In addition to the above components, other additives may be used in minor amounts to tailor the coating to fit specific needs. A thickening agent may be added in amounts necessary to thicken the coating for brush or roller application, as opposed to spray applications where a thinner consistency is required. Although the amount of thickening agent used will depend upon the application consistency desired, satisfactory results have been obtained using 0.1 to 2% of a non-ionic water soluble thickener. Excellent results have been obtained with cellulosic thickeners such as hydroxy methyl cellulose and hydroxy ethyl cellulose. Other thickeners which may be used include water dispersible gums, starches and resins. Mineral agents such as bentonite clay or other inorganic thickeners could also be employed.
Fungicides or fungistats, generally in amounts of 0.1 to 2%, may be used in cases where the air conducting duct will be exposed to humid, damp or other atmospheric conditions conducive to fungus growth.
Additions of sodium tripolyphosphate have been found effective in aiding dispersion of the aluminum or magnesium hydrate; generally less than 1 to 2% is required.
From 0.1 to 2% additions of wetting agents have been found helpful if difficulty is experienced in dispersing or emulsifying the ingredients; similar additions of anti-foaming agents can be employed if excess foaming is experienced during mixing.
Examples or representative coatings which may be formulated in accordance with the principles of the invention follow:
Ingredient Amount______________________________________Water 175 gallonsAluminum hydrate 3750 poundsVinyl acrylic latex (55% solids) 1150 poundsSodium borate 120 pounds______________________________________
After all the ingredients are added to and mixed in a mixing tank, high speed mixing of from 10 to 15 minutes is sufficient to disperse all the ingredients. The coating may then be applied to fibrous glass insulation by spraying, brushing or the like.
Ingredient Amount______________________________________Water 175 gallonsAluminum hydrate 3750 poundsVinyl acrylic latex (55% solids) 1150 poundsSodium borate 120 poundsSodium tripolyphosphate 14 poundsFungicide 2 poundsThickening agent 28 poundsAnti-foaming agent 10 poundsWetting agent 5 pounds______________________________________
In the above examples, the ingredients used were:
a. aluminum hydrate (Al2 O3 . 2H2 O or Al(OH)3); available from Aluminum Company of America, under "C-31 Fine" trade designation;
b. vinyl acrylic latex: 55% solids, aqueous latex of a copolymer comprising about 80% vinyl acetate and about 20% butyl acrylate;
c. sodium borate: available from United States Borax & Chemical Corporation, under "FR-28" trade designation;
d. sodium tripolyphosphate, Na5 P3 O10 (anhydrous); available from Stauffer Chemical Company; under trade designation "STPP" or "TSPP";
e. fungicide: 2,3,5,6-tetrachloro-4-(methyl sulfonyl) pyridine, available from Dow Chemical Company under "Dowicil S-13" trade designation;
f. thickening agent: hydroxy ethyl cellulose available from Union Carbide, under "Cellosize WP-40" trade designation;
g. anti-foaming agent: hydrophobic silica type defoamer of the kind described in U.S. Pat. Nos. 3,076,768 and 3,207,698;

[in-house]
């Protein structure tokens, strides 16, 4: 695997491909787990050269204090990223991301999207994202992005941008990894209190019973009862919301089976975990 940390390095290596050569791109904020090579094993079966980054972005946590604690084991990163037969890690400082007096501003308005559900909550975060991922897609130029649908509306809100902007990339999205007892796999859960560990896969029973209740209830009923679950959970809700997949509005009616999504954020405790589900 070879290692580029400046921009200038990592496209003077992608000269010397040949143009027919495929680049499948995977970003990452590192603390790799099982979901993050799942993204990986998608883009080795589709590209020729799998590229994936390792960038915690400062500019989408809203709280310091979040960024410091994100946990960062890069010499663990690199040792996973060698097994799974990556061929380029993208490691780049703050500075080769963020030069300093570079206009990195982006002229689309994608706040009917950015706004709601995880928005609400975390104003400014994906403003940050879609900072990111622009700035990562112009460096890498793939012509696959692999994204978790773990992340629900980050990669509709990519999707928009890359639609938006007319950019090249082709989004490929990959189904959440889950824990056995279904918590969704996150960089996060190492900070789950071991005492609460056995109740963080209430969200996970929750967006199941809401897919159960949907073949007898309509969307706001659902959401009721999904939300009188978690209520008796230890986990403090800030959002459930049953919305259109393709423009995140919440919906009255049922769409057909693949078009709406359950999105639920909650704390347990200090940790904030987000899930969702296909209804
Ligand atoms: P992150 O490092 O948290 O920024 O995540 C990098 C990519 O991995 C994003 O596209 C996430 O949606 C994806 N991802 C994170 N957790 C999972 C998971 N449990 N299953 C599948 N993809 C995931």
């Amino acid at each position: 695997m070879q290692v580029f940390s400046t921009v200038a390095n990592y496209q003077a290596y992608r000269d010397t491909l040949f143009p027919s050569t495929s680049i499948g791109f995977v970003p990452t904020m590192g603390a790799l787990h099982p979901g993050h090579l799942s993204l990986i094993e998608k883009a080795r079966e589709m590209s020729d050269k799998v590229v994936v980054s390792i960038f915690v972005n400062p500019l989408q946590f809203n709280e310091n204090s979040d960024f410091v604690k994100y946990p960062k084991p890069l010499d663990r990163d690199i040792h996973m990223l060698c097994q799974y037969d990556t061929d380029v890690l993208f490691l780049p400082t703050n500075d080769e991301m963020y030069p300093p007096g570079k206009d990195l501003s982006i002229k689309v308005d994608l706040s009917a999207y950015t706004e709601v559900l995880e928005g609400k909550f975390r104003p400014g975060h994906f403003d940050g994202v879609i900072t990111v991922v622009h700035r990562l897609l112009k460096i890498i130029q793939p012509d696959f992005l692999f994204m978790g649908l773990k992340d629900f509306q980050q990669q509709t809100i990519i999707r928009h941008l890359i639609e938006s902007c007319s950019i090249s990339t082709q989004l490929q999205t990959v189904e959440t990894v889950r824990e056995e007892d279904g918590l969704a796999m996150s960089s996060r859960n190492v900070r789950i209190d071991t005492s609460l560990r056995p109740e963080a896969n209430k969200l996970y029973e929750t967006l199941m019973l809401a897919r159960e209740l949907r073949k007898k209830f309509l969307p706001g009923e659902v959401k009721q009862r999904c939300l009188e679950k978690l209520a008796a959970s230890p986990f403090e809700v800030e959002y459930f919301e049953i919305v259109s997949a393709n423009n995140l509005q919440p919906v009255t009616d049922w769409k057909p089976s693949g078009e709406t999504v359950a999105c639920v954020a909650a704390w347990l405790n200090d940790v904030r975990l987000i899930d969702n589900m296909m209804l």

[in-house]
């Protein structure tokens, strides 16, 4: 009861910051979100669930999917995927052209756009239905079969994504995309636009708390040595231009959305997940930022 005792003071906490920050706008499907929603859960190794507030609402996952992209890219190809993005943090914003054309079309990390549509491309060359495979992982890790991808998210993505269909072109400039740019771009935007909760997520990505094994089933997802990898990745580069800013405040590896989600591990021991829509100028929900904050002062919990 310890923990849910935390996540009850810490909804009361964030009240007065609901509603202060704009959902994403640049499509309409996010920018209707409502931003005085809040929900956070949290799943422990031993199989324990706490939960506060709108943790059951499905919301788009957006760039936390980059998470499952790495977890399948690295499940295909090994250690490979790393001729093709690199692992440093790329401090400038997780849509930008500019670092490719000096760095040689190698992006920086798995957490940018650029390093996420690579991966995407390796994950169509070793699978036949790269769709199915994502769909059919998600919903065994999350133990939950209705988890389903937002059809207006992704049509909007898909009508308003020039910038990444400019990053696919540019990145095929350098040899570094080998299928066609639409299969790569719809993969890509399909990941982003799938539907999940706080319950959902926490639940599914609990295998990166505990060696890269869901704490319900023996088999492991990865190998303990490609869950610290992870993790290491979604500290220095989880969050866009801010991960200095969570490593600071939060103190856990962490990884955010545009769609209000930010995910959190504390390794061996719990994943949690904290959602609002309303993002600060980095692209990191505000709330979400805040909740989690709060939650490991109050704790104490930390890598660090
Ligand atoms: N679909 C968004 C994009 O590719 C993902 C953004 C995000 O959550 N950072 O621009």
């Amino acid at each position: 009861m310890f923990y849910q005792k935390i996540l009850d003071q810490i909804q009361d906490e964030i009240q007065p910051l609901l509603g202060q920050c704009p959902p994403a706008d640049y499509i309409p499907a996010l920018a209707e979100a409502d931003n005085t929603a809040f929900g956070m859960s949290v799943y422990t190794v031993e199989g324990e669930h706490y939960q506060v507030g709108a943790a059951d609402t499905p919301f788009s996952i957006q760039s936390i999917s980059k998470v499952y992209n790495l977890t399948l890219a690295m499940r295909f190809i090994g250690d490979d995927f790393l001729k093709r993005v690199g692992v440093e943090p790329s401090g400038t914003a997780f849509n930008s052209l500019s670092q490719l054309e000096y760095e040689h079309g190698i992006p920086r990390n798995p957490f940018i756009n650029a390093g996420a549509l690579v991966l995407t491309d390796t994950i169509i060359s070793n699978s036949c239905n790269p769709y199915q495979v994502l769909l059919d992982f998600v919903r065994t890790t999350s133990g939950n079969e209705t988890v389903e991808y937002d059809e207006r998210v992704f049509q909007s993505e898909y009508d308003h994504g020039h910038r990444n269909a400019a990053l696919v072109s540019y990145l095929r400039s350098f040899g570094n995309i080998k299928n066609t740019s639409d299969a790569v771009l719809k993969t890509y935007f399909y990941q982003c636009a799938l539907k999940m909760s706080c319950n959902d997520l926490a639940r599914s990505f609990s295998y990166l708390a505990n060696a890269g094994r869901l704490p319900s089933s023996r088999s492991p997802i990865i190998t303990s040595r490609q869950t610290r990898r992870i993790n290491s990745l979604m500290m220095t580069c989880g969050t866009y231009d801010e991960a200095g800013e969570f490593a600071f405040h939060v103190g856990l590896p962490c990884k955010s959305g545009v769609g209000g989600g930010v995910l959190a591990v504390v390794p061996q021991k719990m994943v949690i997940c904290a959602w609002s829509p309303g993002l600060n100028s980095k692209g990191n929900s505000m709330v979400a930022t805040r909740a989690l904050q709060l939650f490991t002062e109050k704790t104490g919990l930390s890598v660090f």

h. wetting agent: octylphenoxypolyethoxyethanol; available from Rohm & Haas, under "Triton X100" trade designation.
The Example 2 coating after application to and drying on a fibrous glass batt and a fibrous glass board, in an amount equal to approximately 10 pounds per 400 square feet, was subjected to the ASTM E-84 tunnel fire hazard classification. This test showed flame spreads of 20 and 15 for the batt and board, respectively. In comparison to flame spread readings of 20 or more for costlier coating compositions employing neoprene, for example, as a principal ingredient, the formulation of this invention performed favorably. The Example 2 coating received a smoke rating of zero; this also compares favorably with a neoprene based coating which can have smoke ratings as high as 20.
The above described compositions after application to and drying on fibrous glass insulation form a hardened, yet flexible, smooth surface which is highly efficient in minimizing air flow friction which may be caused by the insulating media of which a duct is either composed or lined. These coatings have been found to be extremely resistant to moisture penetration under humid conditions. After dry heat soaking at 250°F. for one week flexibility characteristics are unchanged with no evidence of cracking.
The above-described coating compositions have been disclosed as being most suitable for use as coating on fibrous glass thermal insulation. They may also be used as coatings or paints on any surface where a hardened yet flexible coating is required along with low flame and smoke characteristics.
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|Clasificación de EE.UU.||524/99, 524/563, 524/405|
|Clasificación internacional||C09D5/02, F16L57/04|
|Clasificación cooperativa||F24F2221/30, C09D5/02, F24F13/02, F16L57/04|
|Clasificación europea||F16L57/04, C09D5/02|
|13 Nov 1986||AS||Assignment|
Owner name: WILMINGTON TRUST COMPANY, DELAWARE
Free format text: SECURITY INTEREST;ASSIGNOR:OWENS-CORNING FIBERGLAS CORPORATION;REEL/FRAME:004652/0351
Effective date: 19861103
Owner name: WADE, WILLIAM, J., DELAWARE
Free format text: SECURITY INTEREST;ASSIGNOR:OWENS-CORNING FIBERGLAS CORPORATION;REEL/FRAME:004652/0351
Effective date: 19861103
|31 Jul 1987||AS||Assignment|
Owner name: OWENS-CORNING FIBERGLAS CORPORATION, A CORP. OF DE
Free format text: TERMINATION OF SECURITY AGREEMENT RECORDED NOV. 13, 1986. REEL 4652 FRAMES 351-420;ASSIGNORS:WILMINGTON TRUST COMPANY, A DE. BANKING CORPORATION;WADE, WILLIAM J. (TRUSTEES);REEL/FRAME:004903/0501
Effective date: 19870730
|16 Mar 1992||AS||Assignment|
Owner name: OWENS-CORNING FIBERGLAS TECHNOLOGY INC., ILLINOIS
Free format text: ASSIGNMENT OF ASSIGNORS INTEREST.;ASSIGNOR:OWENS-CORNING FIBERGLAS CORPORATION, A CORP. OF DE;REEL/FRAME:006041/0175
Effective date: 19911205